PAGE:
Not reading tags: You can buy the right plants, but put them in the wrong places and they won't grow right at all! Read plant tags and seed packets to determine where to plant each item. It will say whether the plant prefers full sun, part sun, full shade etc. You'll want to make a sun map of your garden so you know what parts of your garden get the most and least sun. It's also important to note the expected height of a plant. For instance a pepper plant will grow tall enough to cast shade on onions if the sun falls on the other side. 

Not trying to attract pollinators: Few plants self-pollinate so you're gonna need some help with this matter unless you want to be out there with a paintbrush doing it yourself? Trust me...you don't! Attract bees, butterflies and other pollinators to your garden instead. They'll be happy to do the dirty work for you and you benefit by getting higher yields per plant! It can be as easy as planting colorful flowers like marigolds in between your vegetable plants.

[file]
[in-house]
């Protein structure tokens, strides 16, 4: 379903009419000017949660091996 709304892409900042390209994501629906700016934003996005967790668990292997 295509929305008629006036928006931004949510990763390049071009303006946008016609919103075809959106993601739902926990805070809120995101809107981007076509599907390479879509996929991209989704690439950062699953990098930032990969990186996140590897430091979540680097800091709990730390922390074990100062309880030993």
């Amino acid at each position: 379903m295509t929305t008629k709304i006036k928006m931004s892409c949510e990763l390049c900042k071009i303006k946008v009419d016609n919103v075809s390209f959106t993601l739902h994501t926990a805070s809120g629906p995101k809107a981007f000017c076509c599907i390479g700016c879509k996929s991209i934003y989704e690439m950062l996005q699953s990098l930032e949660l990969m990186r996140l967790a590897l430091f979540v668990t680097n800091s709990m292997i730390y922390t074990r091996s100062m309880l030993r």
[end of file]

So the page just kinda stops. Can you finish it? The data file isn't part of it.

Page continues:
butterfly on flower in vegetable garden

Buying seeds for things you grow every year: Quit buying seeds and start saving seeds! Flower seeds are especially easy to save, but many vegetables are very easy also. I've been growing beans for 10 years and only bought one pack of seeds in the beginning. Some seeds like tomatoes have a process to saving their seeds, but most other are as simple as picking out, drying and storing the seeds till next year. 

Check this out: My friend Anna made a seed packet template you can print out and make your own seed packs. Definitely do this so you don't lose track of what you saved! 

Expensive mulch: The sad truth about mulch is that it may look pretty this season but if it doesn't break down quickly enough, you'll be fighting with it next season! Skip the bags of tree bark and shredded wood and opt for something free or cheap instead. I like to mulch with grass clippings which are free after I cut the grass. You can put down newspapers first to keep even the worst weeds at bay.